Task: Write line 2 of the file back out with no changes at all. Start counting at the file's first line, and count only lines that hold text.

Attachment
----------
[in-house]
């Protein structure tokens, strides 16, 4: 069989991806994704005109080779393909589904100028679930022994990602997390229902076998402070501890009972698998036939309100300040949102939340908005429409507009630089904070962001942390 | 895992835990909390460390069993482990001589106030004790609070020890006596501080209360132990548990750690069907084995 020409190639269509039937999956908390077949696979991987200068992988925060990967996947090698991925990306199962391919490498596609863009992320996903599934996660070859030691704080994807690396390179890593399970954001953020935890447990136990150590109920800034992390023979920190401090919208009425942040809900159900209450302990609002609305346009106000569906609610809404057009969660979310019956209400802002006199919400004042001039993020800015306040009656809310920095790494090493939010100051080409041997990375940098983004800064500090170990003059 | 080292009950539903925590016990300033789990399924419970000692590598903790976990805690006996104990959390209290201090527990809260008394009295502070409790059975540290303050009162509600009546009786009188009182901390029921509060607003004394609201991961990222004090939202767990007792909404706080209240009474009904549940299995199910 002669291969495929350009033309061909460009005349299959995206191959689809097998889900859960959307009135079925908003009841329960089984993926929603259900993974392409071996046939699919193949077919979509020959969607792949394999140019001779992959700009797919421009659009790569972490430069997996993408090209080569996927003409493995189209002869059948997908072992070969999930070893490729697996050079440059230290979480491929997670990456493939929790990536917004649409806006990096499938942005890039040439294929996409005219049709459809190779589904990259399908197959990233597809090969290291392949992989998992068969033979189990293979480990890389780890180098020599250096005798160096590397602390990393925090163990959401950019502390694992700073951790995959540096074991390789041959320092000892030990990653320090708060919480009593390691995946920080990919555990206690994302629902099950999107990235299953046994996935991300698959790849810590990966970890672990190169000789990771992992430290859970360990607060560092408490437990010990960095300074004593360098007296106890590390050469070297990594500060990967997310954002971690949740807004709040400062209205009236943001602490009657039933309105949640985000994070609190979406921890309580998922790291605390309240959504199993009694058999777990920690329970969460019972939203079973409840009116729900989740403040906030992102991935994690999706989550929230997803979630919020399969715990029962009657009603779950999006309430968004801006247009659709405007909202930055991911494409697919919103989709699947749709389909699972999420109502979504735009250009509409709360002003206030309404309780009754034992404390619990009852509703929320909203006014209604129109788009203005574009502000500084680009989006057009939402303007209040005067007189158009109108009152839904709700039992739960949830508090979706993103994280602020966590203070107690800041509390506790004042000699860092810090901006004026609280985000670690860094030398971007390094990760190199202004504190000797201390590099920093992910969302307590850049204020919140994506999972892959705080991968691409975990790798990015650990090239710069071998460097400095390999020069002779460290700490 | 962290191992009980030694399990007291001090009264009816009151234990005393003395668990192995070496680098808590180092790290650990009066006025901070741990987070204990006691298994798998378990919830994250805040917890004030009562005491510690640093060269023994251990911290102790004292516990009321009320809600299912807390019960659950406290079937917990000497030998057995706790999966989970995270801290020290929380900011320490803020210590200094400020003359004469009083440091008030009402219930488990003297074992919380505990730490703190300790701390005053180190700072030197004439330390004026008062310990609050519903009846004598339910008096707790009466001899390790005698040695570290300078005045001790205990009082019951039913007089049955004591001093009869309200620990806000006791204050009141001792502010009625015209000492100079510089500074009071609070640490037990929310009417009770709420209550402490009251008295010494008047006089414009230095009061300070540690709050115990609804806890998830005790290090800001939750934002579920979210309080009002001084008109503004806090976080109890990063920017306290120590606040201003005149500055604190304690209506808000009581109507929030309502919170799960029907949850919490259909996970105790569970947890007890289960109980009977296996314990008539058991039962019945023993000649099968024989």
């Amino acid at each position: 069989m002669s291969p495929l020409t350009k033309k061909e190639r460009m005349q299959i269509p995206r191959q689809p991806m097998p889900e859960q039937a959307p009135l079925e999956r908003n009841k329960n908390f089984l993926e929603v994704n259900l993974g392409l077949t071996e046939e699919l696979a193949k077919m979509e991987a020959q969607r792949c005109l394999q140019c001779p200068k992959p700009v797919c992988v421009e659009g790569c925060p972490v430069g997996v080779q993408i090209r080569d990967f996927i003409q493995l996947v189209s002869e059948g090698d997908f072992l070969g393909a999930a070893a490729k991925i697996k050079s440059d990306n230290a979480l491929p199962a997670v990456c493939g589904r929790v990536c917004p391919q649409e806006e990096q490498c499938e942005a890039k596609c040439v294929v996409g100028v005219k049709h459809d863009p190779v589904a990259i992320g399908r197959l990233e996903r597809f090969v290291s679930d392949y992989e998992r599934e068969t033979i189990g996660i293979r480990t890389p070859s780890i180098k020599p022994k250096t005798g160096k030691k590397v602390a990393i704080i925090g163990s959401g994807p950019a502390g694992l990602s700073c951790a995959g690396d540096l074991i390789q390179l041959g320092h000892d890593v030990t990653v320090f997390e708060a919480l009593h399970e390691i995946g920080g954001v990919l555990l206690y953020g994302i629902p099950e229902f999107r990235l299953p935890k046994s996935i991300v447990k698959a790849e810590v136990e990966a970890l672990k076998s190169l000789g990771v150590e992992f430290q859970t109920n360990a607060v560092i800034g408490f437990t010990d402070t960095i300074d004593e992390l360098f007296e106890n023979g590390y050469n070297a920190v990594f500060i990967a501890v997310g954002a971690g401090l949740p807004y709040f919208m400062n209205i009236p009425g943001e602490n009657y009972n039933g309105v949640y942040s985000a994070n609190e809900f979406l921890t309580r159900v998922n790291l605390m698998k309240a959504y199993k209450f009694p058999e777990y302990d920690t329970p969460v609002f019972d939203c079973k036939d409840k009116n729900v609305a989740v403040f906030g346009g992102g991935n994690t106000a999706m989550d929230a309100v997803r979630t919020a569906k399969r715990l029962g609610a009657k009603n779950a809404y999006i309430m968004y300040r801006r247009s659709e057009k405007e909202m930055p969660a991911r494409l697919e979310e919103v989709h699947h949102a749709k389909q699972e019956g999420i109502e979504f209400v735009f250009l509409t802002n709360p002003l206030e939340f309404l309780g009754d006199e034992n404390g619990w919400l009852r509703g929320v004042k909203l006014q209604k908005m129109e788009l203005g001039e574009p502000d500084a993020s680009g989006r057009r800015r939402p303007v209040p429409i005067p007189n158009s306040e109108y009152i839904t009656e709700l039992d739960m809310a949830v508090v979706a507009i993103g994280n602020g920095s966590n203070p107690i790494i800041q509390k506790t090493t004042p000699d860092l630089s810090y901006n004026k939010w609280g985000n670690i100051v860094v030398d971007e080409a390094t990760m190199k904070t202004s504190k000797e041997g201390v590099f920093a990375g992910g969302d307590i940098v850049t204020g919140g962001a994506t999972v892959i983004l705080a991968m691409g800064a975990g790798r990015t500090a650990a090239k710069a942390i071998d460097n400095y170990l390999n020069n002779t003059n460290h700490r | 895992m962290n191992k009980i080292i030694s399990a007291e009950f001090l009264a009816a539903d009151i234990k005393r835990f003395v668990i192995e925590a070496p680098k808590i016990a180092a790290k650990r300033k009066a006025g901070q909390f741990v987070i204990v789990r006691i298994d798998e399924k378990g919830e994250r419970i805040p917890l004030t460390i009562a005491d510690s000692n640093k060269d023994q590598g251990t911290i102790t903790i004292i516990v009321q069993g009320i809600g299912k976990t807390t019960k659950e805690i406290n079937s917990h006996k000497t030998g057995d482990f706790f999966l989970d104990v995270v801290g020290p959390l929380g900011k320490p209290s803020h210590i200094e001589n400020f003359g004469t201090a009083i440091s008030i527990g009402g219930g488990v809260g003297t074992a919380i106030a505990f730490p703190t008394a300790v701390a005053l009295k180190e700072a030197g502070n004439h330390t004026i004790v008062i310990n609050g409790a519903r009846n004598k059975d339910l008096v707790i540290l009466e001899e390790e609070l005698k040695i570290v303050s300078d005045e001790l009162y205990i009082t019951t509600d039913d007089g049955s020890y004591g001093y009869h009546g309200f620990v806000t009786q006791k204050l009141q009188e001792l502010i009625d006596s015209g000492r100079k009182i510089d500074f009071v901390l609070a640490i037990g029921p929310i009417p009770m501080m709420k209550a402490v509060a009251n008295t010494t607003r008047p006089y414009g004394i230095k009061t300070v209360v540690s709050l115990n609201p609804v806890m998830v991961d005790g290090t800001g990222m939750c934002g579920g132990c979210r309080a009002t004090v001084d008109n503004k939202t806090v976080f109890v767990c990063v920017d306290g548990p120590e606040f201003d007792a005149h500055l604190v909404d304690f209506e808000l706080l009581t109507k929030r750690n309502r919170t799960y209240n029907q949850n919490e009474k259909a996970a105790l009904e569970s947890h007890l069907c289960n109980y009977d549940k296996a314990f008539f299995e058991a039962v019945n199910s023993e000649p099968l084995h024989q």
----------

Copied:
């Protein structure tokens, strides 16, 4: 069989991806994704005109080779393909589904100028679930022994990602997390229902076998402070501890009972698998036939309100300040949102939340908005429409507009630089904070962001942390 | 895992835990909390460390069993482990001589106030004790609070020890006596501080209360132990548990750690069907084995 020409190639269509039937999956908390077949696979991987200068992988925060990967996947090698991925990306199962391919490498596609863009992320996903599934996660070859030691704080994807690396390179890593399970954001953020935890447990136990150590109920800034992390023979920190401090919208009425942040809900159900209450302990609002609305346009106000569906609610809404057009969660979310019956209400802002006199919400004042001039993020800015306040009656809310920095790494090493939010100051080409041997990375940098983004800064500090170990003059 | 080292009950539903925590016990300033789990399924419970000692590598903790976990805690006996104990959390209290201090527990809260008394009295502070409790059975540290303050009162509600009546009786009188009182901390029921509060607003004394609201991961990222004090939202767990007792909404706080209240009474009904549940299995199910 002669291969495929350009033309061909460009005349299959995206191959689809097998889900859960959307009135079925908003009841329960089984993926929603259900993974392409071996046939699919193949077919979509020959969607792949394999140019001779992959700009797919421009659009790569972490430069997996993408090209080569996927003409493995189209002869059948997908072992070969999930070893490729697996050079440059230290979480491929997670990456493939929790990536917004649409806006990096499938942005890039040439294929996409005219049709459809190779589904990259399908197959990233597809090969290291392949992989998992068969033979189990293979480990890389780890180098020599250096005798160096590397602390990393925090163990959401950019502390694992700073951790995959540096074991390789041959320092000892030990990653320090708060919480009593390691995946920080990919555990206690994302629902099950999107990235299953046994996935991300698959790849810590990966970890672990190169000789990771992992430290859970360990607060560092408490437990010990960095300074004593360098007296106890590390050469070297990594500060990967997310954002971690949740807004709040400062209205009236943001602490009657039933309105949640985000994070609190979406921890309580998922790291605390309240959504199993009694058999777990920690329970969460019972939203079973409840009116729900989740403040906030992102991935994690999706989550929230997803979630919020399969715990029962009657009603779950999006309430968004801006247009659709405007909202930055991911494409697919919103989709699947749709389909699972999420109502979504735009250009509409709360002003206030309404309780009754034992404390619990009852509703929320909203006014209604129109788009203005574009502000500084680009989006057009939402303007209040005067007189158009109108009152839904709700039992739960949830508090979706993103994280602020966590203070107690800041509390506790004042000699860092810090901006004026609280985000670690860094030398971007390094990760190199202004504190000797201390590099920093992910969302307590850049204020919140994506999972892959705080991968691409975990790798990015650990090239710069071998460097400095390999020069002779460290700490 | 962290191992009980030694399990007291001090009264009816009151234990005393003395668990192995070496680098808590180092790290650990009066006025901070741990987070204990006691298994798998378990919830994250805040917890004030009562005491510690640093060269023994251990911290102790004292516990009321009320809600299912807390019960659950406290079937917990000497030998057995706790999966989970995270801290020290929380900011320490803020210590200094400020003359004469009083440091008030009402219930488990003297074992919380505990730490703190300790701390005053180190700072030197004439330390004026008062310990609050519903009846004598339910008096707790009466001899390790005698040695570290300078005045001790205990009082019951039913007089049955004591001093009869309200620990806000006791204050009141001792502010009625015209000492100079510089500074009071609070640490037990929310009417009770709420209550402490009251008295010494008047006089414009230095009061300070540690709050115990609804806890998830005790290090800001939750934002579920979210309080009002001084008109503004806090976080109890990063920017306290120590606040201003005149500055604190304690209506808000009581109507929030309502919170799960029907949850919490259909996970105790569970947890007890289960109980009977296996314990008539058991039962019945023993000649099968024989």